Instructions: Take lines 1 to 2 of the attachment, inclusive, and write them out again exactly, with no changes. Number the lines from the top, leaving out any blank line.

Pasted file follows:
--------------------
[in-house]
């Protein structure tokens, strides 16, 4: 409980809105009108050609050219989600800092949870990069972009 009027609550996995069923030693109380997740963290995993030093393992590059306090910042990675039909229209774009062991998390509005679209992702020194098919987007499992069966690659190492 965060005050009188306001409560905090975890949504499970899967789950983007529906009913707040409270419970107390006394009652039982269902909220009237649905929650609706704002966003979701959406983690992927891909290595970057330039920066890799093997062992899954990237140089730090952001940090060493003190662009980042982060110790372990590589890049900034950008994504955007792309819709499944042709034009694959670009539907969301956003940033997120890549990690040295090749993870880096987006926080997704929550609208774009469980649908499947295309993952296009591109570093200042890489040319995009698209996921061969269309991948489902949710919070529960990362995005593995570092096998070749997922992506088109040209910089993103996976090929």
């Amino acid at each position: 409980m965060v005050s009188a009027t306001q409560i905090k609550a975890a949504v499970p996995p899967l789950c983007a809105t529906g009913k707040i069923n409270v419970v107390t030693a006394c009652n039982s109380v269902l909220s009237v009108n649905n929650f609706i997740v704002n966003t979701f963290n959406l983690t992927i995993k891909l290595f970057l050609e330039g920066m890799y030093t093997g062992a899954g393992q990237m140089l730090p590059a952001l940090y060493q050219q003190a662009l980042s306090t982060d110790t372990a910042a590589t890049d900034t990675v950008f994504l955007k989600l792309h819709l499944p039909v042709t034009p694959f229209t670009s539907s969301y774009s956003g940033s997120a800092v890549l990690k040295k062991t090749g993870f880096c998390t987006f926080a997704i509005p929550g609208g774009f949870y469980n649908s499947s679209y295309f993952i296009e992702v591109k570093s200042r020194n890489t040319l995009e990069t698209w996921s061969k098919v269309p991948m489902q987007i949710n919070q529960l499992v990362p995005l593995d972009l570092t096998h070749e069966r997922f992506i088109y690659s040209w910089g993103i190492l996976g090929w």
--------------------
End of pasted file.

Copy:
[in-house]
């Protein structure tokens, strides 16, 4: 409980809105009108050609050219989600800092949870990069972009 009027609550996995069923030693109380997740963290995993030093393992590059306090910042990675039909229209774009062991998390509005679209992702020194098919987007499992069966690659190492 965060005050009188306001409560905090975890949504499970899967789950983007529906009913707040409270419970107390006394009652039982269902909220009237649905929650609706704002966003979701959406983690992927891909290595970057330039920066890799093997062992899954990237140089730090952001940090060493003190662009980042982060110790372990590589890049900034950008994504955007792309819709499944042709034009694959670009539907969301956003940033997120890549990690040295090749993870880096987006926080997704929550609208774009469980649908499947295309993952296009591109570093200042890489040319995009698209996921061969269309991948489902949710919070529960990362995005593995570092096998070749997922992506088109040209910089993103996976090929």